Antigone, National Theatre, NT, May 2012

The story behind this play is that before he died, Oedipus cursed his sons, and they ended up killing one another in a battle for Thebes. The city is now ruled by Creon, brother to Oedipus’s mother/wife Jocasta.

Antigone and Ismene, all images NT/ Johan Persson

Creon has commanded that one of the two dead brothers — he who ruled the city and exiled his brother — be honoured, while the other lies outside the city walls to be devoured by carrion. Their sisters, Antigone and Ismene appear at the start of Sophocles’ Antigone, outside the walls, with Antigone asking her sister’s support in giving her brother a burial. This yields a clash between familial obligations and the rule of the State, represented by Creon. The theme is timeless, and in Polly Findlay’s production it is staged in modern dress.

The set, with Creon’s office at its centre and various desks in a large common area to the front, can be rotated to show the outside of the city walls. Good designs by Soutra Gilmour, darkly lit by Mark Henderson and with occasional threatening musical crescendos by Dan Jones. But what of the acting?

Jodie Whittaker was a strongly sympathetic Antigone, and Luke Newberry as Creon’s son Haemon, was superb at respectfully, and then less respectfully, countering his father’s arguments. He loves Antigone, is betrothed to her, and the two of them were the heroes, defying the tyrant’s power, but I would have preferred a more nuanced treatment by the director. There are serious issues here about the right of the individual to challenge the power of the state, and Sophocles has given eloquent arguments to both sides.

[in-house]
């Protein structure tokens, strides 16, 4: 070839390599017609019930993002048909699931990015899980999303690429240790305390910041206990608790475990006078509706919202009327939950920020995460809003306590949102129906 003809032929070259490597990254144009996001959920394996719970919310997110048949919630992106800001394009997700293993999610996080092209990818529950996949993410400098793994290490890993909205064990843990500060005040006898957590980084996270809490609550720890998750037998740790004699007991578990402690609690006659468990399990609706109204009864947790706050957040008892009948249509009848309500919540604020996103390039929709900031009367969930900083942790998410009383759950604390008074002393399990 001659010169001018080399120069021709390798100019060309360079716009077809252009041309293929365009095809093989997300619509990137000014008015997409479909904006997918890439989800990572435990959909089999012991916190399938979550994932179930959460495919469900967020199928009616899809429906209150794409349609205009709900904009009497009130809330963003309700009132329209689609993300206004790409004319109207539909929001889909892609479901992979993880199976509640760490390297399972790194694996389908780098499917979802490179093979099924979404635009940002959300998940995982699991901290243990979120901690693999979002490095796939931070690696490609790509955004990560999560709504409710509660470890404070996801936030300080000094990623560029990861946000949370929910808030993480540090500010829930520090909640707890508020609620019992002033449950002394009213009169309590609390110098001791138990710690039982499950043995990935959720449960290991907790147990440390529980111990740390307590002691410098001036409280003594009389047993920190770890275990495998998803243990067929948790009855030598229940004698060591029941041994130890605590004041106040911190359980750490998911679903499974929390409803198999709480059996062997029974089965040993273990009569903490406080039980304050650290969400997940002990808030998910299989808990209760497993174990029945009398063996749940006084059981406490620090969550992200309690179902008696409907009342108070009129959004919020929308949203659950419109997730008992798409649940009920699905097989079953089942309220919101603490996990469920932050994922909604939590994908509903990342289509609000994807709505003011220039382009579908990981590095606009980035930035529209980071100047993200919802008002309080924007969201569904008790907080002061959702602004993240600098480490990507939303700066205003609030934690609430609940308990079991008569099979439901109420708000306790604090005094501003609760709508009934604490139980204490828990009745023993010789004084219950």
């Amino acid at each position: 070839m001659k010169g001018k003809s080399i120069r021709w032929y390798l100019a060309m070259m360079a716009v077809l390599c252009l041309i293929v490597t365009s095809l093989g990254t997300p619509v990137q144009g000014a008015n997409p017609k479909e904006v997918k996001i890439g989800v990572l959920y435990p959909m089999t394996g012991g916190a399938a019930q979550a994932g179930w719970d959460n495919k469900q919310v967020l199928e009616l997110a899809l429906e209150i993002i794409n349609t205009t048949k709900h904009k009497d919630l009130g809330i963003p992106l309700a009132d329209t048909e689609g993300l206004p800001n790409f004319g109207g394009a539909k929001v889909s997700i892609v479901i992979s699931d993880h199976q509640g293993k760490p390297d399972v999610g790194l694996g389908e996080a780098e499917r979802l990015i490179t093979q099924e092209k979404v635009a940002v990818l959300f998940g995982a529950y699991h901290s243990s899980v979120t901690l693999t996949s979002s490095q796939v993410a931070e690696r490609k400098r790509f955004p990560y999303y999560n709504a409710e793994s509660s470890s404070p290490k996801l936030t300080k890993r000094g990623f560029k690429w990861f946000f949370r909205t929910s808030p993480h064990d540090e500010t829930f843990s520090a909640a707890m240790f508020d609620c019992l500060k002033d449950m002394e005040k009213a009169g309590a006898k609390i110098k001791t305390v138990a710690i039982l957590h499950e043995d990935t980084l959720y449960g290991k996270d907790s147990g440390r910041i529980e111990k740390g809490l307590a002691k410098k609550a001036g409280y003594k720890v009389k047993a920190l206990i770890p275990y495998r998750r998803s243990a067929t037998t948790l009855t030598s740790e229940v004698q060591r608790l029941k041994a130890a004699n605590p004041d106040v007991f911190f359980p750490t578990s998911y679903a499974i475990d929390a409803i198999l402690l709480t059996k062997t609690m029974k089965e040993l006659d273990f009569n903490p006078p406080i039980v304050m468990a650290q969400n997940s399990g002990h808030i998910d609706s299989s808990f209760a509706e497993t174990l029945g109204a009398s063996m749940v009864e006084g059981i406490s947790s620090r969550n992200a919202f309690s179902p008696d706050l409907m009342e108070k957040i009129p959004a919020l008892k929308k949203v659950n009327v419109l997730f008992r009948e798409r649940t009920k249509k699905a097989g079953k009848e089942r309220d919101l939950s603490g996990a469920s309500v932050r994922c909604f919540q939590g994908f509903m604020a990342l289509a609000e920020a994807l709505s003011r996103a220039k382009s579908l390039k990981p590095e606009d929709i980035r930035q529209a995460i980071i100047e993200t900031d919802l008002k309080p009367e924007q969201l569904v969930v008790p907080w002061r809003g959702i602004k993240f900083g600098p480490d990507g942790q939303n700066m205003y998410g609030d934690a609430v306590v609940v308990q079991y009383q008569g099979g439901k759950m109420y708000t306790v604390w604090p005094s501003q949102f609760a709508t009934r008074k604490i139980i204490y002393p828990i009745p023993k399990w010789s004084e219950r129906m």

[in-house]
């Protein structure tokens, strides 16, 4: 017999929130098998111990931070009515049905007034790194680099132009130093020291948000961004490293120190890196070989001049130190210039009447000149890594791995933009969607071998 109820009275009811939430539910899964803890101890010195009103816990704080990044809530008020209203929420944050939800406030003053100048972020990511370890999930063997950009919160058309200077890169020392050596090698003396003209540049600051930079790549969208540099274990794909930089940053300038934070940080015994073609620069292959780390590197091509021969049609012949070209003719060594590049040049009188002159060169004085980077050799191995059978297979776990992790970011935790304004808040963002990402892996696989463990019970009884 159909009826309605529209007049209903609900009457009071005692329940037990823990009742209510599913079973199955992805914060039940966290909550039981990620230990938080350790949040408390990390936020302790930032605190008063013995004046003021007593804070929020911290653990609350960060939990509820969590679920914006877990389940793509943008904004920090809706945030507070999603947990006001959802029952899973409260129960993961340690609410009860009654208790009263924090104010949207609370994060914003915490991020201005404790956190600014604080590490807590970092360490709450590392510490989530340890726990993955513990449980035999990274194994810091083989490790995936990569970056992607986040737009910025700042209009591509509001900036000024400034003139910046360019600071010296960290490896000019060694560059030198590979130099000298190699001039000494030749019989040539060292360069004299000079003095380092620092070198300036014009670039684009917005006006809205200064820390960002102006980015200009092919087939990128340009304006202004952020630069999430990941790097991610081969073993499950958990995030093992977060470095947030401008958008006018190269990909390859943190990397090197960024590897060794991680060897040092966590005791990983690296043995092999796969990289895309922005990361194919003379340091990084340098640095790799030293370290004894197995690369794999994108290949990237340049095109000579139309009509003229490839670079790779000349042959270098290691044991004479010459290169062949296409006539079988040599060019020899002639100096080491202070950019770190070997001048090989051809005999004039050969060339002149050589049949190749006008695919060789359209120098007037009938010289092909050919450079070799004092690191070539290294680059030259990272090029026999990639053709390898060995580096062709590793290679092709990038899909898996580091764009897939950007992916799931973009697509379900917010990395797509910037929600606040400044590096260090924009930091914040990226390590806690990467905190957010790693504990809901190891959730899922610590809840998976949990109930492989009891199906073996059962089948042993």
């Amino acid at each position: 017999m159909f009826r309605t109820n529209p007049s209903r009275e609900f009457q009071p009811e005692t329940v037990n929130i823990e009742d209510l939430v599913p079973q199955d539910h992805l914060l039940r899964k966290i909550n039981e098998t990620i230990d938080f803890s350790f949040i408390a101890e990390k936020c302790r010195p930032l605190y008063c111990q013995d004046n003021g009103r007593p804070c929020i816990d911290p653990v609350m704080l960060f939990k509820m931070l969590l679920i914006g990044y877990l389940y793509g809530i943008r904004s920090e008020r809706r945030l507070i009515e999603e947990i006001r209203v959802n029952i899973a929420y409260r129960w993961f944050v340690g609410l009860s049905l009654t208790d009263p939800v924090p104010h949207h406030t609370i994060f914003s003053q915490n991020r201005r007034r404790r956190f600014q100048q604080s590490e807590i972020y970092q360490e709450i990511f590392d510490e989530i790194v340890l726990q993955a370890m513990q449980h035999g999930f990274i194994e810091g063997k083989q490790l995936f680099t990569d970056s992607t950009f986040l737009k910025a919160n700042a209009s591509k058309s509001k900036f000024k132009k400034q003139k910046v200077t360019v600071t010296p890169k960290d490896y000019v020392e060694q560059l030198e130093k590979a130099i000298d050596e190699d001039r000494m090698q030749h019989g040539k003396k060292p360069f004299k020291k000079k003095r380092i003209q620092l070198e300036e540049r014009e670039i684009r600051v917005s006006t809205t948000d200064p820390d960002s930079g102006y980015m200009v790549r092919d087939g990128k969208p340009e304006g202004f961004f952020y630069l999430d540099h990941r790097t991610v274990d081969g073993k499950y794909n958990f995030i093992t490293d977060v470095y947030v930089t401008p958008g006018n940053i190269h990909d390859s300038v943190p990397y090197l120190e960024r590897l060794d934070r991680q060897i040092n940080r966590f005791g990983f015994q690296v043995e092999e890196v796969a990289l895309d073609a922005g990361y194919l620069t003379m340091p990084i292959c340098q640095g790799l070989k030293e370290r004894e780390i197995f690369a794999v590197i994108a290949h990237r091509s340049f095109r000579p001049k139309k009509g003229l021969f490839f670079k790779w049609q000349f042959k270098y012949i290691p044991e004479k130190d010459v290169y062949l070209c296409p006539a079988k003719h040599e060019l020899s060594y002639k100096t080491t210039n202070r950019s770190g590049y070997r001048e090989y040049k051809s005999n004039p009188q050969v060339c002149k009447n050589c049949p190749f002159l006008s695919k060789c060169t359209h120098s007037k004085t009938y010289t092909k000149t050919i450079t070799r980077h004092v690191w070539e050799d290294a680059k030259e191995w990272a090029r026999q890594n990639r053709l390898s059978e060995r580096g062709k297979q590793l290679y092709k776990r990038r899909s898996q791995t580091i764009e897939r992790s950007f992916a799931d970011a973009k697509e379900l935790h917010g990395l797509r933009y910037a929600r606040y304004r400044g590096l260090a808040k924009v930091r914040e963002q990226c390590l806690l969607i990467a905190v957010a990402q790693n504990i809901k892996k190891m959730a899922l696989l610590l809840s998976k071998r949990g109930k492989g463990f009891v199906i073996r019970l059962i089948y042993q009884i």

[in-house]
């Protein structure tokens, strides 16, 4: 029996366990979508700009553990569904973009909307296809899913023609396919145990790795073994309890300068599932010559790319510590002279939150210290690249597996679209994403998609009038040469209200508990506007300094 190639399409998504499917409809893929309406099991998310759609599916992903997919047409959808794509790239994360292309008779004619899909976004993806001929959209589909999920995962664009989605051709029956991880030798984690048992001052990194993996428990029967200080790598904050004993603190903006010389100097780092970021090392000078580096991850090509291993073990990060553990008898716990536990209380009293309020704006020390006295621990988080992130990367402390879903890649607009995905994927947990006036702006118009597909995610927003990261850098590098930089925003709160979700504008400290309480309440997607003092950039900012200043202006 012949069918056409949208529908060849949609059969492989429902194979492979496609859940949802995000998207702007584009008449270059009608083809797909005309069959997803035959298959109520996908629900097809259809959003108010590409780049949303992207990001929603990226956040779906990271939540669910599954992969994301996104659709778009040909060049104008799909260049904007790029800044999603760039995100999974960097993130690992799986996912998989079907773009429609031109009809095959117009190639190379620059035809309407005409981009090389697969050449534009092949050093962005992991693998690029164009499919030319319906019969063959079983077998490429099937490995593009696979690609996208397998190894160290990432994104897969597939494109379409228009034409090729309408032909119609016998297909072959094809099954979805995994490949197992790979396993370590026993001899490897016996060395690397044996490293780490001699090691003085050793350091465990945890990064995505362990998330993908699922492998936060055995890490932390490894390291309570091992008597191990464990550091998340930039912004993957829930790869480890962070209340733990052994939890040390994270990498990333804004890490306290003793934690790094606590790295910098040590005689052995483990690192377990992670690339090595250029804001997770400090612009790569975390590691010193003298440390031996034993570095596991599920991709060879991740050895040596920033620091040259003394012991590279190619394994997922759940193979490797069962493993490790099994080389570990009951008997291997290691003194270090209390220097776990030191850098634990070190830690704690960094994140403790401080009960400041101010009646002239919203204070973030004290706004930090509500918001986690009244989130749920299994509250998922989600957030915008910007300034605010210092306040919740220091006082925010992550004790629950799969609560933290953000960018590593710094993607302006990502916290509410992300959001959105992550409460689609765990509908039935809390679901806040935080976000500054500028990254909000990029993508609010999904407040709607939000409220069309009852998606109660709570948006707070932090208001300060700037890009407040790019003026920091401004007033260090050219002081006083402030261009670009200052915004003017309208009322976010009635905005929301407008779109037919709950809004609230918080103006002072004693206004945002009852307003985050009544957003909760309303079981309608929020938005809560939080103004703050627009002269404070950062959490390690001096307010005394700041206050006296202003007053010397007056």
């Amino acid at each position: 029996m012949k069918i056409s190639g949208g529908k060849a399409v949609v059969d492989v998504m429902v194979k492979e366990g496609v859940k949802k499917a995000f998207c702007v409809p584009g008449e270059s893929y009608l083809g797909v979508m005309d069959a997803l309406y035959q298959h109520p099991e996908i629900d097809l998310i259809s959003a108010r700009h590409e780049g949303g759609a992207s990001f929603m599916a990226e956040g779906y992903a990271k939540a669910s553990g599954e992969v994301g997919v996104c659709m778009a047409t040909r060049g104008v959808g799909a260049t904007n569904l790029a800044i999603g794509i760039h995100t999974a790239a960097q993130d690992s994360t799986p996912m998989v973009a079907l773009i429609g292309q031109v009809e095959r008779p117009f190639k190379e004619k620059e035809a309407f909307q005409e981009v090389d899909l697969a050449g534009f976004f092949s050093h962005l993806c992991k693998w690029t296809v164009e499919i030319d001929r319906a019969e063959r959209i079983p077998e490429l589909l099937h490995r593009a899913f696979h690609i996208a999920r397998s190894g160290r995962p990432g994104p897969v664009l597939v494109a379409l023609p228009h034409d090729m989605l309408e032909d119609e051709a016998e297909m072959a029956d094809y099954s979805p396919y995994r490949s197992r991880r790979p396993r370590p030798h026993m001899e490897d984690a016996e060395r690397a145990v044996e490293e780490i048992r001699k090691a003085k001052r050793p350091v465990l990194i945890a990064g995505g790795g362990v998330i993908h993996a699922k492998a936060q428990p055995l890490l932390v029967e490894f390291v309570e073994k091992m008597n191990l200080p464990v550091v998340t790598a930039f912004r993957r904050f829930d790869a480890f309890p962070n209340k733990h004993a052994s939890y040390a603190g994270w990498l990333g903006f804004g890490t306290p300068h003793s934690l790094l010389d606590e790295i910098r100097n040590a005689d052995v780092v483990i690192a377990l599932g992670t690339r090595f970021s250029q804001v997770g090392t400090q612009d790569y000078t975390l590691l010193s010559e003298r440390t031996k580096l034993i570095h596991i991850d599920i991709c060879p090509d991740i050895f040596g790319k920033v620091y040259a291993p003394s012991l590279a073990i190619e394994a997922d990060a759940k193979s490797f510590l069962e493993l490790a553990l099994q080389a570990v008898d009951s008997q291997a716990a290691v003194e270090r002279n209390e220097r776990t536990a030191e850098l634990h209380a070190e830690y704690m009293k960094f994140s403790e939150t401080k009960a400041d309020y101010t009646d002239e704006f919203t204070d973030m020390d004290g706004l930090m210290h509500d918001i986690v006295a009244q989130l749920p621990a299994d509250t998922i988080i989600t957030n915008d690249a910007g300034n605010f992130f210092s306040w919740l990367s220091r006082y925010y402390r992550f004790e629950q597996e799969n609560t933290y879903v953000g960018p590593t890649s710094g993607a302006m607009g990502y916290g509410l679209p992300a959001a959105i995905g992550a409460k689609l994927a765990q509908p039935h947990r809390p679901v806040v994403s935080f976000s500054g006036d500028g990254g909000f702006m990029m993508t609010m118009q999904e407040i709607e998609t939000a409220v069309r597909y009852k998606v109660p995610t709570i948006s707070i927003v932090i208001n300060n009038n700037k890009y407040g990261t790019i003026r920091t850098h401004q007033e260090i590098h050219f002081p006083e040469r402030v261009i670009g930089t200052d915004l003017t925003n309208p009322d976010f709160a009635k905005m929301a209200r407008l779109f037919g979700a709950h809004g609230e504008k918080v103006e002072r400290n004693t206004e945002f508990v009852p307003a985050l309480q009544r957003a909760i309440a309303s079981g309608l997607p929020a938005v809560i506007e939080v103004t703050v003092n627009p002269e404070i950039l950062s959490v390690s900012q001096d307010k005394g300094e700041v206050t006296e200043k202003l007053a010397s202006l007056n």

Antigone bundled away

Christopher Eccleston played Creon as a harsh tyrant, looking like a cross between Vladimir Putin of Russia and Bashir Assad of Syria. Perhaps that was the intention, but his downfall lies not in his initial decision to deny burial to one brother but his stiff-necked refusal to ignore well-meaning advice. As it was he looked like a loser from the start, his eloquence turning to rants. When Jamie Ballard as the blind seer Teiresias enters, he too ends up ranting, which rather spoils the effect. Towards the end, Kobna Holdbrook-Smith held the stage brilliantly as the messenger, delivering news of Antigone’s death and Creon’s final clash with his son.

The mixture of accents, some of which sounded unnatural, did not help, but Antigone is always worth seeing, and I liked the sets, costumes, music and lighting.

Performances continue until July 21 — for details click here.

2 Responses to “Antigone, National Theatre, NT, May 2012”

  1. Chris says:

    I left reading this review until I’d seen it last night. It is nearing the end of its run and I can only feel it has developed since you saw it. Christopher Eccleston was superb, declaiming the law as much to convince himself as the others, a complex character interacting brilliantly with the other characters. I would also add that the choreography was brilliant, the cast moving together, suddenly stationary, then interweaving again, moving to the rhythm of the chorus’s verse.

  2. Fran says:

    I saw it last night too and like Chris I think that Christopher Eccleston was superb. I also went to see him in the Platform at the National and he explained that his character had developed since the opening in May.

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